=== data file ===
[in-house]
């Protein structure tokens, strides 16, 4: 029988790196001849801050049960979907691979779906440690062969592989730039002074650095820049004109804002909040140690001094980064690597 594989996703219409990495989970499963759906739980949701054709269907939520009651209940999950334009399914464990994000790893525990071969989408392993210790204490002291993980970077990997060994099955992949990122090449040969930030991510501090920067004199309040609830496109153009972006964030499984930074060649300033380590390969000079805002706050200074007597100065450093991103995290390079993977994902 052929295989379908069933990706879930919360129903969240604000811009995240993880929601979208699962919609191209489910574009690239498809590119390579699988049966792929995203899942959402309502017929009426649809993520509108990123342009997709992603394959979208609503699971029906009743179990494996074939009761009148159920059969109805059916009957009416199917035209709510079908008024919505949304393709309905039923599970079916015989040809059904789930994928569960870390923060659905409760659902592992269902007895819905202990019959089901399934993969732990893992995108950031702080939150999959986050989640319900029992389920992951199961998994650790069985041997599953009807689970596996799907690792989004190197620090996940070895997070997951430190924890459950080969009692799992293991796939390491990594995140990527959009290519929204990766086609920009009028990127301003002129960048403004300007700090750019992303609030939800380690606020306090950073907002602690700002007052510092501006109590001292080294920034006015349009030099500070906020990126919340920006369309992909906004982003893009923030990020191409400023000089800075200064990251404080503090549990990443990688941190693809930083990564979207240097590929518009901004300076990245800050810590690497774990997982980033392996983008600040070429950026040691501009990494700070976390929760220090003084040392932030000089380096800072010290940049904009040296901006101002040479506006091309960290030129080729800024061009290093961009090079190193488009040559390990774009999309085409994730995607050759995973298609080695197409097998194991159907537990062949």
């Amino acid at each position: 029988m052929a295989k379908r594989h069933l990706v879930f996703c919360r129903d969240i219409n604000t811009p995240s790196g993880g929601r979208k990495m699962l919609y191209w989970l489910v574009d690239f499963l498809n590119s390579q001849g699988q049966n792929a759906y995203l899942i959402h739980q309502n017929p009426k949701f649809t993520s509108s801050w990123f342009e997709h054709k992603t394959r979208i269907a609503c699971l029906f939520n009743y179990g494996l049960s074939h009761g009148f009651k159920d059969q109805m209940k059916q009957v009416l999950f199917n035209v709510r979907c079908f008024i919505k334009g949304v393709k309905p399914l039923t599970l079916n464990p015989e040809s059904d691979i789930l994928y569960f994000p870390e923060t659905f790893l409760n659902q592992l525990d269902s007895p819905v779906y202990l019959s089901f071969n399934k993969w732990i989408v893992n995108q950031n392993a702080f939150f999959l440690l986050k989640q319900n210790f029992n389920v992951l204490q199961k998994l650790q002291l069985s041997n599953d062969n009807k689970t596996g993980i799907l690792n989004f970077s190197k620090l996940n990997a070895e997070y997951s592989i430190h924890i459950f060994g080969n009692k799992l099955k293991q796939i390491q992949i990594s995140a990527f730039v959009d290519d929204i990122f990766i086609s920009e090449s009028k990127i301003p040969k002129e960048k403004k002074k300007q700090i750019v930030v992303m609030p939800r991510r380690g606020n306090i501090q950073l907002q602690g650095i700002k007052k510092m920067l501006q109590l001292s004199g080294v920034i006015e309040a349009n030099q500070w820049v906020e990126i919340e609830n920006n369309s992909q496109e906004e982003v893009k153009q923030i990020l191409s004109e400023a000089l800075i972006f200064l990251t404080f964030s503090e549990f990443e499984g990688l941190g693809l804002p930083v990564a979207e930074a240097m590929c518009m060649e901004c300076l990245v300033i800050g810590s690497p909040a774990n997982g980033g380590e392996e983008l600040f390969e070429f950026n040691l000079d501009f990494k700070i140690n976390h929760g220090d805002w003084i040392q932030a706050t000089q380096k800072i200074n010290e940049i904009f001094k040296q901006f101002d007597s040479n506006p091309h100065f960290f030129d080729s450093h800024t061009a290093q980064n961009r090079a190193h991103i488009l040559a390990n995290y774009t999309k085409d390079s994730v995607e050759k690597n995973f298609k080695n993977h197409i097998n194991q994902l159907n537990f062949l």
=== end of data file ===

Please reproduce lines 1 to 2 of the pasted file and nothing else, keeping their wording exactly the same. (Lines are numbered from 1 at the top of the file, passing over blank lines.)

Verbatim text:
[in-house]
């Protein structure tokens, strides 16, 4: 029988790196001849801050049960979907691979779906440690062969592989730039002074650095820049004109804002909040140690001094980064690597 594989996703219409990495989970499963759906739980949701054709269907939520009651209940999950334009399914464990994000790893525990071969989408392993210790204490002291993980970077990997060994099955992949990122090449040969930030991510501090920067004199309040609830496109153009972006964030499984930074060649300033380590390969000079805002706050200074007597100065450093991103995290390079993977994902 052929295989379908069933990706879930919360129903969240604000811009995240993880929601979208699962919609191209489910574009690239498809590119390579699988049966792929995203899942959402309502017929009426649809993520509108990123342009997709992603394959979208609503699971029906009743179990494996074939009761009148159920059969109805059916009957009416199917035209709510079908008024919505949304393709309905039923599970079916015989040809059904789930994928569960870390923060659905409760659902592992269902007895819905202990019959089901399934993969732990893992995108950031702080939150999959986050989640319900029992389920992951199961998994650790069985041997599953009807689970596996799907690792989004190197620090996940070895997070997951430190924890459950080969009692799992293991796939390491990594995140990527959009290519929204990766086609920009009028990127301003002129960048403004300007700090750019992303609030939800380690606020306090950073907002602690700002007052510092501006109590001292080294920034006015349009030099500070906020990126919340920006369309992909906004982003893009923030990020191409400023000089800075200064990251404080503090549990990443990688941190693809930083990564979207240097590929518009901004300076990245800050810590690497774990997982980033392996983008600040070429950026040691501009990494700070976390929760220090003084040392932030000089380096800072010290940049904009040296901006101002040479506006091309960290030129080729800024061009290093961009090079190193488009040559390990774009999309085409994730995607050759995973298609080695197409097998194991159907537990062949």